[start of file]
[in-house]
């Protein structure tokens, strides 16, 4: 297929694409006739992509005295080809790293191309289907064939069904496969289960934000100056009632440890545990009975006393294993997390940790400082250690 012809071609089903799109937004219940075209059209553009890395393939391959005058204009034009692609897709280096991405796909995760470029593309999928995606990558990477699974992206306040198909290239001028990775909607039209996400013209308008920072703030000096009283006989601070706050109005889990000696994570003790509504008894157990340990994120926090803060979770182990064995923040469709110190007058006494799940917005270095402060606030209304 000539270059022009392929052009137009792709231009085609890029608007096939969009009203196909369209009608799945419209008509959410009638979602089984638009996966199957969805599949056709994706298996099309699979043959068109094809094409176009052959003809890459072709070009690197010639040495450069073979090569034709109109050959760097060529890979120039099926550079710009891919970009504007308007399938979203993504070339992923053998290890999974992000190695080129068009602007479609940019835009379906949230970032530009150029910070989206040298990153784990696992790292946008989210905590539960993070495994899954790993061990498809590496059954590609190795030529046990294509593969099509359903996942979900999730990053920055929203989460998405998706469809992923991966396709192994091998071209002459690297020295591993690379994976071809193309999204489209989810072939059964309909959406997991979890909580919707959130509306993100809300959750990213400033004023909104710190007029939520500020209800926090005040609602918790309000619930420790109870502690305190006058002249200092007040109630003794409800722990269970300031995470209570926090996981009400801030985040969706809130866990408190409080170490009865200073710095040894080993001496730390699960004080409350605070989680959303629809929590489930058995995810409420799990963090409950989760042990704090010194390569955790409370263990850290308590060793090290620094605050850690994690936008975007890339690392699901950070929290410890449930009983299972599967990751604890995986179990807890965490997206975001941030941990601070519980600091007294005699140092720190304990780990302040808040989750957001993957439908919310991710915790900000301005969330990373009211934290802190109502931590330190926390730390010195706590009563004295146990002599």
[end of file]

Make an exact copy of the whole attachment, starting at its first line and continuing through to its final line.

[in-house]
């Protein structure tokens, strides 16, 4: 297929694409006739992509005295080809790293191309289907064939069904496969289960934000100056009632440890545990009975006393294993997390940790400082250690 012809071609089903799109937004219940075209059209553009890395393939391959005058204009034009692609897709280096991405796909995760470029593309999928995606990558990477699974992206306040198909290239001028990775909607039209996400013209308008920072703030000096009283006989601070706050109005889990000696994570003790509504008894157990340990994120926090803060979770182990064995923040469709110190007058006494799940917005270095402060606030209304 000539270059022009392929052009137009792709231009085609890029608007096939969009009203196909369209009608799945419209008509959410009638979602089984638009996966199957969805599949056709994706298996099309699979043959068109094809094409176009052959003809890459072709070009690197010639040495450069073979090569034709109109050959760097060529890979120039099926550079710009891919970009504007308007399938979203993504070339992923053998290890999974992000190695080129068009602007479609940019835009379906949230970032530009150029910070989206040298990153784990696992790292946008989210905590539960993070495994899954790993061990498809590496059954590609190795030529046990294509593969099509359903996942979900999730990053920055929203989460998405998706469809992923991966396709192994091998071209002459690297020295591993690379994976071809193309999204489209989810072939059964309909959406997991979890909580919707959130509306993100809300959750990213400033004023909104710190007029939520500020209800926090005040609602918790309000619930420790109870502690305190006058002249200092007040109630003794409800722990269970300031995470209570926090996981009400801030985040969706809130866990408190409080170490009865200073710095040894080993001496730390699960004080409350605070989680959303629809929590489930058995995810409420799990963090409950989760042990704090010194390569955790409370263990850290308590060793090290620094605050850690994690936008975007890339690392699901950070929290410890449930009983299972599967990751604890995986179990807890965490997206975001941030941990601070519980600091007294005699140092720190304990780990302040808040989750957001993957439908919310991710915790900000301005969330990373009211934290802190109502931590330190926390730390010195706590009563004295146990002599």